Sports Talk Live Podcast: How much will Trubisky improve in his 2nd preseason game?

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USA TODAY

Sports Talk Live Podcast: How much will Trubisky improve in his 2nd preseason game?

Mark Carman, Scott Merkin and Chris Bleck join Kap on the panel. Jon Lester looks to get back on track against the Pirates? Should he still be the Cubs Game 1 starter in the playoffs?  Len Kasper joins Kap to discuss.

 

How much will Mitch Trubisky improve in his 2nd preseason game? And will Carlos Rodon end up being the White Sox’ best starter?

Listen to the full podcast here or via the embedded player below:

How aggressive will the Bears' offense be? 'That's our attitude'

How aggressive will the Bears' offense be? 'That's our attitude'

ENGLEWOOD, Colo. — Matt Nagy provided a defining quote for his offense when a reporter observed that Mitch Trubisky was continuing to take shots downfield instead of checking down during practice. 

“That's never going to stop,” Nagy said. “Not in this offense.”

For a team that had neither the personnel nor scheme to be successful on offense over the last few years, that one quote felt like a breath of fresh air. Not in this offense would the Bears be conservative, plodding and predictable. What’s never going to stop is the aggressive mentality Nagy and offensive coordinator Mark Helfrich have worked to instill in this group during the installation phase of preseason practices. 

“That’s our attitude every time we come out on the field, is to be aggressive, to go full speed and it’s to execute all our assignments,” wide receiver Anthony Miller said. 

Just because Trubisky has frequently hucked the ball downfield over the last few weeks of practice doesn’t mean this offense will go from one of the worst to one of the best in the NFL. There’s plenty of work still to be done, a large chunk of which falls on the shoulders of Trubisky. The coaching staff will begin paring things down next week, when a dress rehearsal of gameplanning begins leading up to Aug. 25’s meeting with the Kansas City Chiefs. 

But while that week of gameplanning surely will lend itself to less reflexive aggression, that overall approach isn’t going away. Not when the Bears are confident in Trubisky and the multitude of weapons surrounding their franchise quarterback. In a more narrow scope, Nagy said Trubisky's arrow is pointing up after back-to-back days of quality practice against the Broncos here in Colorado. 

"It wasn't one good day, one bad day. It was two good days," Nagy said. "That's what his expectations are. That's what he knows that we want. He's done that and we're not gonna stop him." 

For some perspective, last year Trubisky only attempted 30 passes of 20 or more yards, according to Pro Football Focus. Meanwhile, 41 percent of Trubisky’s attempted passes traveled 0-10 yards beyond the line of scrimmage; drilling down further, 21 percent of his attempts were 0-10 yards and over the middle, representing most frequent “zone” to which he threw the football. Not all of those were check-downs, of course, but plenty of them were. Only nine percent of Trubisky’s throws traveled 20 or more yards beyond the line of scrimmage. 

This was, of course, partly a personnel issue — Josh Bellamy was the most-targeted receiver on deep balls (eight), while guys like Dontrelle Inman (six), Kendall Wright (four), Deonte Thompson (three), Markus Wheaton (three) and Tre McBride (three) weren’t reliable downfield targets, either. But then again, Tarik Cohen was only targeted twice on deep balls — the first one, Cohen had a step on an Atlanta Falcons linebacker, but Mike Glennon’s pass was slightly under thrown an broken up in the end zone; the other was a 70-yard completion from Trubisky against the Carolina Panthers.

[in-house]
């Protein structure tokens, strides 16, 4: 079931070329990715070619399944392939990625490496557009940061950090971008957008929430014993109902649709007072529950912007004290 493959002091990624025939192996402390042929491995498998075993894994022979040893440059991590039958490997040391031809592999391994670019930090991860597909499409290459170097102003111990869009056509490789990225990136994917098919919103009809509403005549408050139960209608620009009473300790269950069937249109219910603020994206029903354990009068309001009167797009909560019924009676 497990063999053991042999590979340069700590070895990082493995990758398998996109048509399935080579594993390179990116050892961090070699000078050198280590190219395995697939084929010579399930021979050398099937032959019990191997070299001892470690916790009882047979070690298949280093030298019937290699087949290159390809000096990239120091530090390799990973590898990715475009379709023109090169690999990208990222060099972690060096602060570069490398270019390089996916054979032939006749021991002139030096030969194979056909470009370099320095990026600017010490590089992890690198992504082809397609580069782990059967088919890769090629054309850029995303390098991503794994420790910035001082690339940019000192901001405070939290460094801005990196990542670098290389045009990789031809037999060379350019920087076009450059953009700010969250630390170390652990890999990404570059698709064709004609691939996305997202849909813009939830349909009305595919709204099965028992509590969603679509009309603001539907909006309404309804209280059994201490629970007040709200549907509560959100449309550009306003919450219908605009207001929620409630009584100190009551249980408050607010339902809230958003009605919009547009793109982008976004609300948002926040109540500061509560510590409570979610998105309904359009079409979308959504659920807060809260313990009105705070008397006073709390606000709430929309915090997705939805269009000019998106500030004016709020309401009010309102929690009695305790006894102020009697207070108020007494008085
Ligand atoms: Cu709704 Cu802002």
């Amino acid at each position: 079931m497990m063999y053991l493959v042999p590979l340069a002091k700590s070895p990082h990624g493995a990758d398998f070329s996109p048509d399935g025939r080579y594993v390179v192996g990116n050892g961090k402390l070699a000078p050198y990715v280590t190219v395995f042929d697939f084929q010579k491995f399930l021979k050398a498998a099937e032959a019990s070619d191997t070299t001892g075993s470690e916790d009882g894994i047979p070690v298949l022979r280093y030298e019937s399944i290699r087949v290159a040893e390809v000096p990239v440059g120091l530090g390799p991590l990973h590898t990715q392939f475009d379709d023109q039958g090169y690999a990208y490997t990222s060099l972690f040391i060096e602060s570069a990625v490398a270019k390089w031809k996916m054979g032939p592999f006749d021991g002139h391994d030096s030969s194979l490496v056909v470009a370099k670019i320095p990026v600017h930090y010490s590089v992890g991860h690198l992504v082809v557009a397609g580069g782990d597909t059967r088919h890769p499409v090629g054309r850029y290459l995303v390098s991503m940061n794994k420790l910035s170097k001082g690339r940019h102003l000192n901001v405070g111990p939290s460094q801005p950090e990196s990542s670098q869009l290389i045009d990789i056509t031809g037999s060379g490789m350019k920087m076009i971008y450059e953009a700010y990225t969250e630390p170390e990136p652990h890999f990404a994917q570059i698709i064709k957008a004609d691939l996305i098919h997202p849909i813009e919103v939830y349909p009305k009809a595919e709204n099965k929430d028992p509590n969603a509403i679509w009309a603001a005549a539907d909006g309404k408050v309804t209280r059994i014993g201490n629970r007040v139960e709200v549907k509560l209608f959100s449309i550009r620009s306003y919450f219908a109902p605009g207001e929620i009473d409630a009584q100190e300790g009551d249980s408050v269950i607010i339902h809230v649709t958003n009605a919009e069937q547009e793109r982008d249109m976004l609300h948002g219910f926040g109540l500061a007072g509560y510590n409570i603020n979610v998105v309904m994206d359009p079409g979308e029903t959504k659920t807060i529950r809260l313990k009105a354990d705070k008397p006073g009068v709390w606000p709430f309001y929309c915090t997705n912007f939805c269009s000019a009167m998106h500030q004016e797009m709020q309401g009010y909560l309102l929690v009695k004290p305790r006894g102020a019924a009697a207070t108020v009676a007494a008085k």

The point being: Not only did the Bears lack the personnel to create mismatches and be aggressive, but the conservative nature of the offense meant there wasn’t much opportunity within it to do so, either. 

The Bears can be aggressive now in part because of the nature of the offense, and in part too because of the personnel they now have. If an opposing team wants to double anyone — Allen Robinson, Trey Burton, Anthony Miller, Taylor Gabriel, Cohen, etc. — that’ll open up a mismatch somewhere else on the field, which lends itself to aggressiveness. 

“The biggest thing I’ve learned about this offense (is), just, there’s a lot of answers,” Trubisky said. “We’re not always going to have the perfect play call for the perfect coverage or whatever. But there’s always somewhere to go with the ball, pass to run, run to pass, there’s a lot of kills, options — there’s a lot of things we can do.”

Said Burton, who’s put together a strong preseason to date: “That’s why (Ryan) Pace and Nagy brought all those guys here, to win the one-on-one matchups. I know we’re all looking forward to those whenever it’s our time, we gotta take advantage of it.” 

Exactly how aggressive the Bears’ offense will be will become apparent in the next week and a half. While the Bears will still hold some things back against Kansas City to keep them off tape, the overall tenor of the offense will be more readily apparent on Aug. 25 than in the team’s other preseason contests. 

And if all goes according to plan, not only will this offense be aggressive — it’ll be aesthetically pleasing to everyone watching, too. 

“We’re going to keep taking shots,” Trubisky said. “We’re going to keep being aggressive because it opens up everything else when you can hit those shots. The key is just to be consistent with them, hit them and then it really stretches the field and opens up the run game and opens up the intermediate throws as well. So we’re going to continue to be aggressive, which I love.”